JUNE 29, 1956
HYDE PARK—I have been hearing a great deal of discussion lately about our government permitting foreign countries to dictate to us what Americans shall serve in our armed forces or work in commercial enterprises and on United States military bases in these countries.
It is somewhat surprising that Americans have not risen in protest against such discrimination toward their own citizens in countries where we have had continued friendly relationships.
True, we still are struggling in this country to wipe out as rapidly as possible differences which, in the past, have given rise to discrimination in equal opportunities for all citizens. We feel that every person is entitled to take part in his government freely and that he should not be discriminated against either on the educational level or economic level.
These opportunities will not, of course, always lead to equality of success, for some people have more natural gifts than others and develop different characters. But one of the basic beliefs of democracy is that all citizens should have equality of opportunity.
All citizens should have equality before the law, and equality of justice should be the aim of every democratic state.
We acknowledge that anything that makes a group, because of race, color or creed differences, feel inferior is discrimination which removes equality of opportunity and, therefore, is no longer acceptable under a truly democratic system.
We know that in our own country time will be needed to reach these ideals, but in the past we always have upheld the right of any American citizen to have equal protection outside of his country.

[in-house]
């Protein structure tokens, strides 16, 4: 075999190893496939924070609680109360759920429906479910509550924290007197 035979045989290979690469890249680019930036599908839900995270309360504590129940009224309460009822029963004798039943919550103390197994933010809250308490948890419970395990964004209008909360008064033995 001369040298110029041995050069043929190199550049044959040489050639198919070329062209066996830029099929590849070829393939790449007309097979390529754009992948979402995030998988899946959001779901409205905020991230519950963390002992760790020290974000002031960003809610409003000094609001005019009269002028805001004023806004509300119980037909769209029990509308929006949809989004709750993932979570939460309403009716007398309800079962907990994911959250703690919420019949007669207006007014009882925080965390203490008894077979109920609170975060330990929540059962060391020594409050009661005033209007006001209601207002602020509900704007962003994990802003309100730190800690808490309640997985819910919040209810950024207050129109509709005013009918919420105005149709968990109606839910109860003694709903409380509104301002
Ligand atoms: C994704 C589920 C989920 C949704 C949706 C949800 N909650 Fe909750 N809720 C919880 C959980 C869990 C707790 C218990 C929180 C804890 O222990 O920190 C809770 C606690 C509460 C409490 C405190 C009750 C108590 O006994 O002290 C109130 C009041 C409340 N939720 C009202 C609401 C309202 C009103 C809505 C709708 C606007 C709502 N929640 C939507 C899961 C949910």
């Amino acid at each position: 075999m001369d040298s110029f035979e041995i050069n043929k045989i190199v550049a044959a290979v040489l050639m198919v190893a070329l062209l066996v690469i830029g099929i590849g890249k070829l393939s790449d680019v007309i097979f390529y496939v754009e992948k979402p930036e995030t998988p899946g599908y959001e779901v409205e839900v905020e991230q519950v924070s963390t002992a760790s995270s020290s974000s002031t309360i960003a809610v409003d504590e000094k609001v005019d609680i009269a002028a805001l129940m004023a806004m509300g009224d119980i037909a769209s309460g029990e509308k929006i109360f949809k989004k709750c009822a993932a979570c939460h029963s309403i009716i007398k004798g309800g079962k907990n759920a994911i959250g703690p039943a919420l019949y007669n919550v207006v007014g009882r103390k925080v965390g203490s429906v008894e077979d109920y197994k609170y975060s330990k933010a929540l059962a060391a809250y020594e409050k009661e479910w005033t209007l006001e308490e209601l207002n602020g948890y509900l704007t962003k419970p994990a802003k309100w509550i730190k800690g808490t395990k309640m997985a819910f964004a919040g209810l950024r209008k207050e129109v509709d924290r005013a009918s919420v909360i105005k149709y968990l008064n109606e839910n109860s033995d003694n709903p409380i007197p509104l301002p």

In fact, in the past we have refused to enter into commercial undertakings on foreign soil rather than permit such discrimination. This policy has won respect for our nation and for Americans everywhere.
Therefore, I am astonished that we now should be submitting to the dictates of foreign powers, large or small, in permitting them to judge what Americans are not acceptable in their countries.
If they do not wish to accept all Americans on a friendly basis, why do we develop their resources and pay them millions of dollars for the right to do this? It is surely more important to them, who depend so much on these revenues, than it is to us. And we lower our prestige abroad when we accept dictation as to who will be considered an American by a foreign country.
(Copyright, 1956, by United Feature Syndicate, Inc.)
Names and Terms Mentioned or Referenced
- [ index ] Hyde Park (Dutchess County, N.Y., United States)
About this document
My Day by Eleanor Roosevelt, June 29, 1956
Digital edition created by The Eleanor Roosevelt Papers Project The George Washington University 312 Academic Building 2100 Foxhall Road, NW Washington, DC 20007
- Brick, Christopher (Editor)
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